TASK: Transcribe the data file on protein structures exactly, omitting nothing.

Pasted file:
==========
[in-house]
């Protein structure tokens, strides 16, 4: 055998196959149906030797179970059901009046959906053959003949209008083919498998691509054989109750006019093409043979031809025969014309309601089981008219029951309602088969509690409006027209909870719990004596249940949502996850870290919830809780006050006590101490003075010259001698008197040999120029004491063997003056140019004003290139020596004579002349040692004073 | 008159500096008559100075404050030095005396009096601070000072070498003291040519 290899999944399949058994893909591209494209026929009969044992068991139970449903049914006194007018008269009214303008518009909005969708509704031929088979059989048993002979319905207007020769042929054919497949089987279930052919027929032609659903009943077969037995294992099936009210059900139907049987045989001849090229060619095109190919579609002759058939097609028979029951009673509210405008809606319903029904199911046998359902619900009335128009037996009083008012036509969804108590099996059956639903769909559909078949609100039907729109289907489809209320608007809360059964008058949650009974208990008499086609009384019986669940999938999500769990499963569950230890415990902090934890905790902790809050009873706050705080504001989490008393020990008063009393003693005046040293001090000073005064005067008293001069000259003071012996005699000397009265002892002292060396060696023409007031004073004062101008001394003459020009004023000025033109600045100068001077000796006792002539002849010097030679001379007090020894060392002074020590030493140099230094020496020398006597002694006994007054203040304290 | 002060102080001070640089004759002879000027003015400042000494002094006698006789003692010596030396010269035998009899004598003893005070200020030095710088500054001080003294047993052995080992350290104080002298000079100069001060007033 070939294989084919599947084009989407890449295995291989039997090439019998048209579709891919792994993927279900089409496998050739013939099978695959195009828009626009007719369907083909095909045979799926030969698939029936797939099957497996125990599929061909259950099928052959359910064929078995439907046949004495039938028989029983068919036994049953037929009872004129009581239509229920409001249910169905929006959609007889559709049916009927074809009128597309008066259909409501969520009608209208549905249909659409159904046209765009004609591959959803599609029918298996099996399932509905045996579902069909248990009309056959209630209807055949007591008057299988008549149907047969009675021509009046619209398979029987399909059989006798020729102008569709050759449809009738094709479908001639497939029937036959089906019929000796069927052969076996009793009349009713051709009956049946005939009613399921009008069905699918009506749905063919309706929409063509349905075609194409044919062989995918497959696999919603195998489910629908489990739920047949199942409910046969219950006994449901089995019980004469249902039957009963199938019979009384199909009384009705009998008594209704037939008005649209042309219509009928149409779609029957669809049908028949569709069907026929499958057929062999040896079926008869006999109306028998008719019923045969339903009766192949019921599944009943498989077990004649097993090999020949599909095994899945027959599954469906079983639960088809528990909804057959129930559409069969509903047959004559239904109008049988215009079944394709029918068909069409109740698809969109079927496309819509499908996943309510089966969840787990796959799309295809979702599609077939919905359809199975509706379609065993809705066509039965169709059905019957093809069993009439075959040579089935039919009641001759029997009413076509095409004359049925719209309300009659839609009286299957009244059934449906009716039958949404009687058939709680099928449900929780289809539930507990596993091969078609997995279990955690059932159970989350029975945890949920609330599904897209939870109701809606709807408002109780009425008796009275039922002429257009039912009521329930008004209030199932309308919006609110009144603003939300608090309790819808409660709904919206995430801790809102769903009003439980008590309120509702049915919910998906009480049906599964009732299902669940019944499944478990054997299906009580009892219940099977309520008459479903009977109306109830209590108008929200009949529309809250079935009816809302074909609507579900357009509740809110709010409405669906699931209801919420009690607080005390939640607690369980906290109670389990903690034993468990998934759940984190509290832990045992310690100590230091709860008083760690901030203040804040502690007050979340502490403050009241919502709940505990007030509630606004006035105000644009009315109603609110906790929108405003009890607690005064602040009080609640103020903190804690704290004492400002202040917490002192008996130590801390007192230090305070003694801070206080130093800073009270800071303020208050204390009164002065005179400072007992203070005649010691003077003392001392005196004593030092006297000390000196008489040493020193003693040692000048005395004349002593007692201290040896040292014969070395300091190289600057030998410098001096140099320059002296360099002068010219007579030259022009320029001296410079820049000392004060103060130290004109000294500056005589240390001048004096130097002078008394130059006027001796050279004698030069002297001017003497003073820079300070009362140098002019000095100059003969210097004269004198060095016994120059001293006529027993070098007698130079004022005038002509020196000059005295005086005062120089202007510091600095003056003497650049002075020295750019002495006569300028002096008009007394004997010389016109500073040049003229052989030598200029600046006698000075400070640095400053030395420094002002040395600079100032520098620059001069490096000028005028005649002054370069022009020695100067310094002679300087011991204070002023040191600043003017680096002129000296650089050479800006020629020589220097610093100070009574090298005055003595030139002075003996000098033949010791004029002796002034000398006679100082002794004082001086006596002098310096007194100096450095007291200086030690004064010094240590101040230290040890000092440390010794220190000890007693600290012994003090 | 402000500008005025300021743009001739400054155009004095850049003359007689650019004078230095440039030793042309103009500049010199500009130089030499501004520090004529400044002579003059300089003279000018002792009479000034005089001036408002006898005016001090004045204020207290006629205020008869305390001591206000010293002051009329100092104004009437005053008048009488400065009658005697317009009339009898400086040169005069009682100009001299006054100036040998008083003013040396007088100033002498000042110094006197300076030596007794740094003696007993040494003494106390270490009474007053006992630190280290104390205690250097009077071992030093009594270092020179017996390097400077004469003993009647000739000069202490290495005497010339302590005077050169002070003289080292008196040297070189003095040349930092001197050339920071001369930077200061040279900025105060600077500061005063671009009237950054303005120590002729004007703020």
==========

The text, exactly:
[in-house]
């Protein structure tokens, strides 16, 4: 055998196959149906030797179970059901009046959906053959003949209008083919498998691509054989109750006019093409043979031809025969014309309601089981008219029951309602088969509690409006027209909870719990004596249940949502996850870290919830809780006050006590101490003075010259001698008197040999120029004491063997003056140019004003290139020596004579002349040692004073 | 008159500096008559100075404050030095005396009096601070000072070498003291040519 290899999944399949058994893909591209494209026929009969044992068991139970449903049914006194007018008269009214303008518009909005969708509704031929088979059989048993002979319905207007020769042929054919497949089987279930052919027929032609659903009943077969037995294992099936009210059900139907049987045989001849090229060619095109190919579609002759058939097609028979029951009673509210405008809606319903029904199911046998359902619900009335128009037996009083008012036509969804108590099996059956639903769909559909078949609100039907729109289907489809209320608007809360059964008058949650009974208990008499086609009384019986669940999938999500769990499963569950230890415990902090934890905790902790809050009873706050705080504001989490008393020990008063009393003693005046040293001090000073005064005067008293001069000259003071012996005699000397009265002892002292060396060696023409007031004073004062101008001394003459020009004023000025033109600045100068001077000796006792002539002849010097030679001379007090020894060392002074020590030493140099230094020496020398006597002694006994007054203040304290 | 002060102080001070640089004759002879000027003015400042000494002094006698006789003692010596030396010269035998009899004598003893005070200020030095710088500054001080003294047993052995080992350290104080002298000079100069001060007033 070939294989084919599947084009989407890449295995291989039997090439019998048209579709891919792994993927279900089409496998050739013939099978695959195009828009626009007719369907083909095909045979799926030969698939029936797939099957497996125990599929061909259950099928052959359910064929078995439907046949004495039938028989029983068919036994049953037929009872004129009581239509229920409001249910169905929006959609007889559709049916009927074809009128597309008066259909409501969520009608209208549905249909659409159904046209765009004609591959959803599609029918298996099996399932509905045996579902069909248990009309056959209630209807055949007591008057299988008549149907047969009675021509009046619209398979029987399909059989006798020729102008569709050759449809009738094709479908001639497939029937036959089906019929000796069927052969076996009793009349009713051709009956049946005939009613399921009008069905699918009506749905063919309706929409063509349905075609194409044919062989995918497959696999919603195998489910629908489990739920047949199942409910046969219950006994449901089995019980004469249902039957009963199938019979009384199909009384009705009998008594209704037939008005649209042309219509009928149409779609029957669809049908028949569709069907026929499958057929062999040896079926008869006999109306028998008719019923045969339903009766192949019921599944009943498989077990004649097993090999020949599909095994899945027959599954469906079983639960088809528990909804057959129930559409069969509903047959004559239904109008049988215009079944394709029918068909069409109740698809969109079927496309819509499908996943309510089966969840787990796959799309295809979702599609077939919905359809199975509706379609065993809705066509039965169709059905019957093809069993009439075959040579089935039919009641001759029997009413076509095409004359049925719209309300009659839609009286299957009244059934449906009716039958949404009687058939709680099928449900929780289809539930507990596993091969078609997995279990955690059932159970989350029975945890949920609330599904897209939870109701809606709807408002109780009425008796009275039922002429257009039912009521329930008004209030199932309308919006609110009144603003939300608090309790819808409660709904919206995430801790809102769903009003439980008590309120509702049915919910998906009480049906599964009732299902669940019944499944478990054997299906009580009892219940099977309520008459479903009977109306109830209590108008929200009949529309809250079935009816809302074909609507579900357009509740809110709010409405669906699931209801919420009690607080005390939640607690369980906290109670389990903690034993468990998934759940984190509290832990045992310690100590230091709860008083760690901030203040804040502690007050979340502490403050009241919502709940505990007030509630606004006035105000644009009315109603609110906790929108405003009890607690005064602040009080609640103020903190804690704290004492400002202040917490002192008996130590801390007192230090305070003694801070206080130093800073009270800071303020208050204390009164002065005179400072007992203070005649010691003077003392001392005196004593030092006297000390000196008489040493020193003693040692000048005395004349002593007692201290040896040292014969070395300091190289600057030998410098001096140099320059002296360099002068010219007579030259022009320029001296410079820049000392004060103060130290004109000294500056005589240390001048004096130097002078008394130059006027001796050279004698030069002297001017003497003073820079300070009362140098002019000095100059003969210097004269004198060095016994120059001293006529027993070098007698130079004022005038002509020196000059005295005086005062120089202007510091600095003056003497650049002075020295750019002495006569300028002096008009007394004997010389016109500073040049003229052989030598200029600046006698000075400070640095400053030395420094002002040395600079100032520098620059001069490096000028005028005649002054370069022009020695100067310094002679300087011991204070002023040191600043003017680096002129000296650089050479800006020629020589220097610093100070009574090298005055003595030139002075003996000098033949010791004029002796002034000398006679100082002794004082001086006596002098310096007194100096450095007291200086030690004064010094240590101040230290040890000092440390010794220190000890007693600290012994003090 | 402000500008005025300021743009001739400054155009004095850049003359007689650019004078230095440039030793042309103009500049010199500009130089030499501004520090004529400044002579003059300089003279000018002792009479000034005089001036408002006898005016001090004045204020207290006629205020008869305390001591206000010293002051009329100092104004009437005053008048009488400065009658005697317009009339009898400086040169005069009682100009001299006054100036040998008083003013040396007088100033002498000042110094006197300076030596007794740094003696007993040494003494106390270490009474007053006992630190280290104390205690250097009077071992030093009594270092020179017996390097400077004469003993009647000739000069202490290495005497010339302590005077050169002070003289080292008196040297070189003095040349930092001197050339920071001369930077200061040279900025105060600077500061005063671009009237950054303005120590002729004007703020």